At this point—more than 50 years since the boys appeared on The Ed Sullivan Show—the best books about the Beatles come from interesting analyses like Dreaming the Beatles by Rob Sheffield or straight up fiction. The best of the recent fiction about Lennon in particular comes from Tom Barbash who wrote the recently published The Dakota Winters that tells the story of a family who lived in The Dakota apartments in the months leading up to Lennon’s murder. An earlier novel titled Get Back, Imagine Saving John Lennon by Donovan Day also had its fun moments.
This is not to say that Connelly’s book is anything less than comprehensive. It is but, in writing about Lennon’s life, it’s not enough to go through all the obvious signposts. Lennon was an amazing songwriter and singer, probably an average musician, but his legend needs a breather. We loved him but his life story may be as played out as the 10,000th playing of “Lucy in the Sky with Diamonds.”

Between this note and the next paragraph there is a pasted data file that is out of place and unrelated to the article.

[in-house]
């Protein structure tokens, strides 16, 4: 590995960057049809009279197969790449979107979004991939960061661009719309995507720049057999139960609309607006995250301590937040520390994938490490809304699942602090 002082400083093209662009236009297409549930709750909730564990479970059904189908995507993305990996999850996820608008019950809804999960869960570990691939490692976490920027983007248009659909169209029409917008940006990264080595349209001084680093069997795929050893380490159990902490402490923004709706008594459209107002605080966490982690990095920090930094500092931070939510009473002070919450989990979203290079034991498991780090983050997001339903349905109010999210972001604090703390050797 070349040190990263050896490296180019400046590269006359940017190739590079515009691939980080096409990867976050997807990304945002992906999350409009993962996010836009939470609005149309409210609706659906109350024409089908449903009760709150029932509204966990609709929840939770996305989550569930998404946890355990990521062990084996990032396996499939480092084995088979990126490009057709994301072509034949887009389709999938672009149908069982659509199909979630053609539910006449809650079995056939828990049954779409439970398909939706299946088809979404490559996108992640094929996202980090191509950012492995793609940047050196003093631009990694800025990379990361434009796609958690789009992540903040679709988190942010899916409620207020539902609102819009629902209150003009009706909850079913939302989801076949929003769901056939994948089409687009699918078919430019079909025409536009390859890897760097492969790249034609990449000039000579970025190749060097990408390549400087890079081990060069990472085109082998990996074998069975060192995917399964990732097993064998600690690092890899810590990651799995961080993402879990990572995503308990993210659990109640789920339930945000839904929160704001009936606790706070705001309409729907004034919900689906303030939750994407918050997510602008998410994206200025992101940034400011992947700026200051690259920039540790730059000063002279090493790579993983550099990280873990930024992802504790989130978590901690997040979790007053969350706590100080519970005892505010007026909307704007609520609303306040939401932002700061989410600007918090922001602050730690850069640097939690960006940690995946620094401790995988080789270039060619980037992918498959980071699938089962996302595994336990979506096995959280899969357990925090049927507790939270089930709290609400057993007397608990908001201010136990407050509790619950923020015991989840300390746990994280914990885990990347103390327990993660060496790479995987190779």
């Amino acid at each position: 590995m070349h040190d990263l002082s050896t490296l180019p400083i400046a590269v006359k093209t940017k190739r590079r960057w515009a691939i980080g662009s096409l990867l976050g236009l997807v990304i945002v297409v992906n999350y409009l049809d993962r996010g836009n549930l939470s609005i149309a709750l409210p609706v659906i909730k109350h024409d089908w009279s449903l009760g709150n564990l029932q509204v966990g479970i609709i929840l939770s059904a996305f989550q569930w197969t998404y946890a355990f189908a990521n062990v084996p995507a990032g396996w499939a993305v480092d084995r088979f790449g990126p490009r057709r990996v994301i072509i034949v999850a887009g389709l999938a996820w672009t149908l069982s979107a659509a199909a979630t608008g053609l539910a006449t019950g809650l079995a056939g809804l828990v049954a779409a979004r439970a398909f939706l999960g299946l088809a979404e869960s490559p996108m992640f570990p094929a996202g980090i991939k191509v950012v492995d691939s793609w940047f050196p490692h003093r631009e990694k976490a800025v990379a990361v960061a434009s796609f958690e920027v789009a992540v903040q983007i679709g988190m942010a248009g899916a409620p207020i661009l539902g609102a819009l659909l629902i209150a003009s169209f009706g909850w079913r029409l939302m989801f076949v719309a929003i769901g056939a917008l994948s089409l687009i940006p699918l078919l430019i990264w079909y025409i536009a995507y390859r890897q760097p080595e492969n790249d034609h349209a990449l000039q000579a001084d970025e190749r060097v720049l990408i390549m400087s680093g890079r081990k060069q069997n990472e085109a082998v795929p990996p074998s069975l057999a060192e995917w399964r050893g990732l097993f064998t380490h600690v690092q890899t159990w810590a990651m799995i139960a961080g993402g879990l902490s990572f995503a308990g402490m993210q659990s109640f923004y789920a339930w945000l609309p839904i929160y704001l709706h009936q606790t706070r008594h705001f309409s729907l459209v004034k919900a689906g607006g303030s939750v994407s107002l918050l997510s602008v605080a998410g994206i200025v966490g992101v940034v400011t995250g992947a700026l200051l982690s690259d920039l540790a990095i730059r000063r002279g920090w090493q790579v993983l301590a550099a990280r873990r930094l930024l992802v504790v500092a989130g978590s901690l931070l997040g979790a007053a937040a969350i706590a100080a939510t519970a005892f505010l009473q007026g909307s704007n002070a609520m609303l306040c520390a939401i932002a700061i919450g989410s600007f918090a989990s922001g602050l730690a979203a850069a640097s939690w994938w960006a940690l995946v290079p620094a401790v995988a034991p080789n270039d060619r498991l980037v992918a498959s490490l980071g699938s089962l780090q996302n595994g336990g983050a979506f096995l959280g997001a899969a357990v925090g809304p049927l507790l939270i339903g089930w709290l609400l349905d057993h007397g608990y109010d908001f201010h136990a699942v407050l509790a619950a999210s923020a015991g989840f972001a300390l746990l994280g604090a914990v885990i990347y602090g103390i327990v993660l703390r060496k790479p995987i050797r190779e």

Sometimes, one needs to listen to new music and find fresh legends.
(Originally published in The New York Journal of Book. )
Sometimes, the world is butt ugly. Eleven members of a synagogue dead in Pittsburgh while attending a bris, two African-Americans killed while grocery shopping in a Kroger’s, suspicious packages sent to politicians who disagree with the President.
Even before any of these events took place, I was feeling the oppression of living in New York City which, yeah, can be great but can also be an ugly, coarse place. I was working on a story at Criminal Court, a monolithic monument to all that is wrong with New York. Long security lines, frightened and nervous suspects and jurors unsure what’s in store for them, and burly court officers trying to make the best of a bad situation weighed down by bulletproof vests and a well-earned sardonic outlook on life.